Can you trust the science?

//Can you trust the science?

Spanish Influenza Pandemic

The 1918 Spanish influenza pandemic was the most severe pandemic in recent history. Although universal consensus regarding where the virus originated from is debatable, it spread worldwide during 1918-1919.  In the United States, it was first identified in military personnel in spring 1918 when soldiers returned from WW1.

It is estimated that about 500 million people, or one-third of the world’s population, became infected with this virus. The number of deaths was estimated to be at least 50 million.

With no vaccine to protect against influenza infection, and no antibiotics to treat secondary bacterial infections, the only protection against the virus was isolation, quarantine, good personal hygiene, use of disinfectants, and limitations of public gatherings.

Fast Forward to 2019; how fortunate we are to have a vaccine!

How do we know a vaccine is safe?

Experts stress the benefits of vaccination outweigh the risks for the vast majority of people, but is more finely balanced for younger adults.

Accurate vaccine information is critical and can help stop common myths and rumors.

Given the “noise” around the vaccine, it can be difficult to know which sources of information you can trust. Before considering vaccine information on the Internet, check that the information comes from a credible source and is updated on a regular basis.

The Global Advisory Committee on Vaccine Safety (GACVS) was established in 1999 to respond promptly, efficiently, and with scientific rigour to vaccine safety issues of potential global importance.

The Committee provides independent, authoritative, scientific advice to WHO (World Health Organization) on vaccine safety issues of global or regional concern, with the potential to affect in the short or long term national immunization programmes.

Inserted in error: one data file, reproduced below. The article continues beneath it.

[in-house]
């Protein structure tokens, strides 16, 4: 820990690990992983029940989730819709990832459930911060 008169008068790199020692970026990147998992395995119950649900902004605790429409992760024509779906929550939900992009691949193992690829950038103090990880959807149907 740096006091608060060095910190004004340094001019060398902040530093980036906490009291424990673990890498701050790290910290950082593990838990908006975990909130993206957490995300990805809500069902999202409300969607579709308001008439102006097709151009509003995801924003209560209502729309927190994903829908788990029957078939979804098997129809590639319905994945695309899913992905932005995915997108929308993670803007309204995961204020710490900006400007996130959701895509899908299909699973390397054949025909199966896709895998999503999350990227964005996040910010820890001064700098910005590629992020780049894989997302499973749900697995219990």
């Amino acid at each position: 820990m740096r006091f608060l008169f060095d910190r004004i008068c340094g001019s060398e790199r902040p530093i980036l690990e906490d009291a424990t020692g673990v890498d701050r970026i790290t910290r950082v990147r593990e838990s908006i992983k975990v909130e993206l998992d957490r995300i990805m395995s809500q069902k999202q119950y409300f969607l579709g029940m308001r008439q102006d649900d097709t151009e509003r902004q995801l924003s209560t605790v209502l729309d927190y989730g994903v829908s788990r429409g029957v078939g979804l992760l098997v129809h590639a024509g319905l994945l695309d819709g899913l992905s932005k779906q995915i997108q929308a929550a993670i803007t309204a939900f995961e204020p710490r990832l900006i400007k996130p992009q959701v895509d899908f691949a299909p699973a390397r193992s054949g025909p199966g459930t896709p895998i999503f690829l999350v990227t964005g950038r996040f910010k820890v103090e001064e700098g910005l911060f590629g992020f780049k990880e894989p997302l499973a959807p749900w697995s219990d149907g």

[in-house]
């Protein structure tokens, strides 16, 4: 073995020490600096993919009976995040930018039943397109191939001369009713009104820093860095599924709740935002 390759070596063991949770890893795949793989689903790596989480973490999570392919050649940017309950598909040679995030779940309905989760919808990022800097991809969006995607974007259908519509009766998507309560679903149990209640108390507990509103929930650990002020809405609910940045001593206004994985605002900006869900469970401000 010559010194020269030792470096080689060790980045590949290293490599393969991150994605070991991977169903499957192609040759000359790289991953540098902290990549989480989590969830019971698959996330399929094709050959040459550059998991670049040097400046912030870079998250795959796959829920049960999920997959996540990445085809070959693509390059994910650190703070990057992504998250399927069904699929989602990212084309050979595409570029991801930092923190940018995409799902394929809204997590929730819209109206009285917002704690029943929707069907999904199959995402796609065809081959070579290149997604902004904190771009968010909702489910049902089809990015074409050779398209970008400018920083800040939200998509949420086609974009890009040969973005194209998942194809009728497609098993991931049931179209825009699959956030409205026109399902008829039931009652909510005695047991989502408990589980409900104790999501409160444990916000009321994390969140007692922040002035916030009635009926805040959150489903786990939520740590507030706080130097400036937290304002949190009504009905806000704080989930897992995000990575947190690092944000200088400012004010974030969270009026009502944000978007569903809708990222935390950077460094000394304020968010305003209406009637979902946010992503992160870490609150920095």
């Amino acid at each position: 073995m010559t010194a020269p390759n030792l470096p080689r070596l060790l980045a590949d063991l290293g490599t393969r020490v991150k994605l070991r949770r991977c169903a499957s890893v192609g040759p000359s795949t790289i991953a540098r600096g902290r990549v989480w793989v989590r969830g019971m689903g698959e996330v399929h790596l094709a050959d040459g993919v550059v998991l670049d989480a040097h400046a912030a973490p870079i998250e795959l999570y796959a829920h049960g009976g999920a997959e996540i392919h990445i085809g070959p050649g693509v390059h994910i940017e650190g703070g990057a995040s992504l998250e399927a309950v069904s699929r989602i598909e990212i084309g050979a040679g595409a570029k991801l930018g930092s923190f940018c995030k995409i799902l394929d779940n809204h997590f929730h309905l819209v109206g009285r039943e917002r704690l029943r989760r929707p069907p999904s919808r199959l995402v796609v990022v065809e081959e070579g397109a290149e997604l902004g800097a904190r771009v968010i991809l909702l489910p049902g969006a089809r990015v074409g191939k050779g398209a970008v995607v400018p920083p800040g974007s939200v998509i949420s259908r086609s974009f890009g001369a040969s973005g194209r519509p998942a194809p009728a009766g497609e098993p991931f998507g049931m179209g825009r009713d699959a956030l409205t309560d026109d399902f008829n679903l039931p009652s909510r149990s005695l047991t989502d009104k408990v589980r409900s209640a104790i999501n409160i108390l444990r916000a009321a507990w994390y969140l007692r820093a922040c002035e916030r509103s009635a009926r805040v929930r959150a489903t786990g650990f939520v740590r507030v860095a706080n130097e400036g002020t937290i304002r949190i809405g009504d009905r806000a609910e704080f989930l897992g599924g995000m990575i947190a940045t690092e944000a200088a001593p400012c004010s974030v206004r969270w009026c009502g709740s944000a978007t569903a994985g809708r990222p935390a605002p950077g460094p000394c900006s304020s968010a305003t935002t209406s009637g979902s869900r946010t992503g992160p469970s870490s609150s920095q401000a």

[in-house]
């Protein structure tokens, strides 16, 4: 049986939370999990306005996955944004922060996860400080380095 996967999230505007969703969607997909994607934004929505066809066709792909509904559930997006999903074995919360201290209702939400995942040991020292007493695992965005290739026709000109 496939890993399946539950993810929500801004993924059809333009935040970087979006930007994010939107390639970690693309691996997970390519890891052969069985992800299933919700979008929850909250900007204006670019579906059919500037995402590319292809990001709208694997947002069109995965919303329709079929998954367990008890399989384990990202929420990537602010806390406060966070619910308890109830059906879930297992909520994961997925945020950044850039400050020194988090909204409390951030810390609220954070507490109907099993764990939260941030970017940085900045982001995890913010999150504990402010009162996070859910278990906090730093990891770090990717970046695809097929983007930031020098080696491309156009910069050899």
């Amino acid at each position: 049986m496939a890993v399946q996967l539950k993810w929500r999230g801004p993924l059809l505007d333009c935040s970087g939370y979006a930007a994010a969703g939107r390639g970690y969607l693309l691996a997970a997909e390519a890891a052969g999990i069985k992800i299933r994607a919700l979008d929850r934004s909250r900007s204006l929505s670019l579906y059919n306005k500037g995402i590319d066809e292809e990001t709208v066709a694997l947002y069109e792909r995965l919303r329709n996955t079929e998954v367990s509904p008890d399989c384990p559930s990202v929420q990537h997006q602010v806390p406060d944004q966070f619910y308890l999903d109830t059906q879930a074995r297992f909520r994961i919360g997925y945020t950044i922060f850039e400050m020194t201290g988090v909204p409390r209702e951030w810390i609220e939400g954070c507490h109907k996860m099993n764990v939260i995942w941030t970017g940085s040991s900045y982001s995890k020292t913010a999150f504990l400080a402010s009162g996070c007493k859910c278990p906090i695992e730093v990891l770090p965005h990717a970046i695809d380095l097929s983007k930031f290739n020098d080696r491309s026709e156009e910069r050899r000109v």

The fourteen members of the Committee are acknowledged experts from around the world in the fields of epidemiology, statistics, pediatrics, internal medicine, pharmacology and toxicology, infectious diseases, public health, immunology and autoimmunity, drug regulation and safety.

What’s in a vaccine?

Today’s vaccines use only the ingredients they need to be as safe and effective as possible. Each ingredient in a vaccine serves a specific purpose:

  1. provide immunity (protection)
  2. keep the vaccine safe and long lasting
  3. help with the production of the vaccine

Source: Centers for Disease control and prevention U.S

Vaccines help develop immunity by imitating an infection. To understand how vaccines work, it helps to first look at how the body fights illness. When germs, such as bacteria or viruses, invade the body, they attack and multiply. This invasion, called an infection, is what causes illness. The immune system uses several tools to fight infection. Blood contains red blood cells, for carrying oxygen to tissues and organs, and white or immune cells, for fighting infection. These white cells consist primarily of macrophages, B-lymphocytes and T-lymphocytes. Once the imitation infection goes away, the body is left with a supply of “memory” T-lymphocytes, as well as B-lymphocytes that will remember how to fight that disease in the future. However, it typically takes a few weeks for the body to produce T-lymphocytes and B-lymphocytes after vaccination.

What is Messenger RNA?

(mRNA) vaccines teach our cells how to make a protein that will trigger an immune response inside our bodies. Like all vaccines, mRNA vaccines benefit people who get vaccinated by giving them protection against diseases like COVID-19 without risking the potentially serious consequences of getting sick. Researchers have been studying and working with mRNA vaccines for decades.

The Pfizer-BioNTech and Moderna COVID-19 vaccines are messenger RNA vaccines also called mRNA vaccines. mRNA vaccines are some of the first COVID-19 vaccines authorized and approved for use in the world and have had a great deal of success.

 

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By |2021-11-20T06:54:28+00:00November 19th, 2021|